Summer festivals and parties to ‘increase spread of monkeypox’ - WHO warns
WHO director for Europe Hans Kluge said yesterday that the European region remains at the epicentre of the largest monkeypox outbreak ever reported outside of endemic areas in west and central Africa
Summer festivals and parties are expected to result in further cases of the monkeypox virus, according to the World Heath Organisation (WHO).
It has emerged that suspected patients here who present to emergency departments over a weekend will have to wait until Monday before seeing infectious disease consultants.
Four cases of the virus have now been confirmed here and health authorities are on alert for further cases.
WHO director for Europe Hans Kluge said that the European region remains at the epicentre of the largest monkeypox outbreak ever reported outside of endemic areas in west and central Africa. It is unclear how well it can be contained.
Guidance issued here to hospital emergency departments says that infectious disease services are only available Monday to Friday between 9-5pm.
The infectious disease team is needed to determine if the patient with suspected symptoms needs to be tested.
The suspected patient needs to self-isolate until they get a result.
Mr Kluge said yesterday that based on the case reports to date, this outbreak is currently being transmitted through social networks connected largely through sexual activity, primarily involving men who have sex with men.
Many – but not all cases – report fleeting or multiple sexual partners, sometimes associated with large events or parties.
He added: “We must remember, however, as we have seen from previous outbreaks, that monkeypox is caused by a virus that can infect anyone and is not intrinsically associated with any specific group of people. The gay and bisexual communities have high awareness and rapid health-seeking behaviour when it comes to their and their communities’ sexual health.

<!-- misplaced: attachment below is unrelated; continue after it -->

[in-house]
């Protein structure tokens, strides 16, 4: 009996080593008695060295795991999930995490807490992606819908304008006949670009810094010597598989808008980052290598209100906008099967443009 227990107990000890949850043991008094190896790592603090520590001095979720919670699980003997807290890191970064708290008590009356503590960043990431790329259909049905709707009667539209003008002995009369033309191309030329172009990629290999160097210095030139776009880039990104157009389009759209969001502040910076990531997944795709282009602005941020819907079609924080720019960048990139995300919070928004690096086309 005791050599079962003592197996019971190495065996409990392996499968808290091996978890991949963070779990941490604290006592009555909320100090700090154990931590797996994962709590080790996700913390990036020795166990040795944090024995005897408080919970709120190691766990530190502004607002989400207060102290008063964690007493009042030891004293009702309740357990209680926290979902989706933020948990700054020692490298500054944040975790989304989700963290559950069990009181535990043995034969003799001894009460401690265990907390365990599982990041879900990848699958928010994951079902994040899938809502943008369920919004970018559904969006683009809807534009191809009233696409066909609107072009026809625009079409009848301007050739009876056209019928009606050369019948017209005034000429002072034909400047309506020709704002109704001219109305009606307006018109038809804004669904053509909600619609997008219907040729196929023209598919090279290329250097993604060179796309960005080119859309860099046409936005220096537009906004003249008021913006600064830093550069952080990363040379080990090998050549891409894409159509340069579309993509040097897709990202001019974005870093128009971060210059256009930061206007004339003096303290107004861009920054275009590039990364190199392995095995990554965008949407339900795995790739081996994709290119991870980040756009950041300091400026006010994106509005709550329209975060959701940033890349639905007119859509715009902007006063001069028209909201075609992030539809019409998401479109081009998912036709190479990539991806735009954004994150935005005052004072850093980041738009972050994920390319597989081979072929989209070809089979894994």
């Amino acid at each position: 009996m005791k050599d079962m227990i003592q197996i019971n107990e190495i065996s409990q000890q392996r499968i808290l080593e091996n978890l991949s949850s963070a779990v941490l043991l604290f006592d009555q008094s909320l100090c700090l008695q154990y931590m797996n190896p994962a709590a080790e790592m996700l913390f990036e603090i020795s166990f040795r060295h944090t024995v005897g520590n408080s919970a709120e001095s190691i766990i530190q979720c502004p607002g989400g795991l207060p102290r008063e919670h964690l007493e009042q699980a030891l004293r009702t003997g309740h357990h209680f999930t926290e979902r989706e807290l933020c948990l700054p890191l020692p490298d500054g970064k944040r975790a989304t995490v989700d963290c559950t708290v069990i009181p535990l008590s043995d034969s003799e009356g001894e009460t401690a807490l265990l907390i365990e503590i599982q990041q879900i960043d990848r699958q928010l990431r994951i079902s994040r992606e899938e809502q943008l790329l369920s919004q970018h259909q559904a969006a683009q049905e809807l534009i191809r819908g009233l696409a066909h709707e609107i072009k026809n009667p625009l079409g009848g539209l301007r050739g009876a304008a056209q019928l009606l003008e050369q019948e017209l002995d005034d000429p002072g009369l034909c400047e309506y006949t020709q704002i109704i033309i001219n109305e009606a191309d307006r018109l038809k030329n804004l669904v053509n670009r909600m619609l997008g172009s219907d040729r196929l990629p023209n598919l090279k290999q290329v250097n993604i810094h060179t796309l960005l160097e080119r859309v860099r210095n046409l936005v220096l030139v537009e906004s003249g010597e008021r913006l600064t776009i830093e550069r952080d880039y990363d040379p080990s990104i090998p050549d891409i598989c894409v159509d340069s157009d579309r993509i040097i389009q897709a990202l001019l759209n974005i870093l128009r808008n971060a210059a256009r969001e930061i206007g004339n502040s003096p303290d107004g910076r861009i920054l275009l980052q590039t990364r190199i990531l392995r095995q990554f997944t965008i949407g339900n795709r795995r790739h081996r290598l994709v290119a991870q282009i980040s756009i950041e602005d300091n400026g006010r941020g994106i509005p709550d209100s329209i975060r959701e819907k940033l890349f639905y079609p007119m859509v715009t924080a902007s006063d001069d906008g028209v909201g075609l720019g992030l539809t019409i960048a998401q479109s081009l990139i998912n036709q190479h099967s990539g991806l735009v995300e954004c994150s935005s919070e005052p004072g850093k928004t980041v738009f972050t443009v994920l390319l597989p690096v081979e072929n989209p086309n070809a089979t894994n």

“Indeed, we should applaud them for their early presentation to health-care services.
“Over the coming months, many of the dozens of festivals and large parties planned provide further contexts where amplification may occur.
“But they also provide powerful opportunities to engage with young, sexually active and globally mobile persons to raise awareness and strengthen individual and community protection.
“We do not yet know whether the monkeypox virus can also spread from one person to another through semen or vaginal fluids, nor whether the virus could persist in these bodily fluids for longer periods of time.”
Most people will have a mild but unpleasant and potentially painful disease that may last for several weeks.
“We do not yet know what health impact there will be in individuals who can have severe outcomes from monkeypox, particularly young children, pregnant women and people who are immune-compromised,” he added.
Monkeypox will not require the same extensive population measures as Covid-19 because the virus does not spread in the same way, he added.
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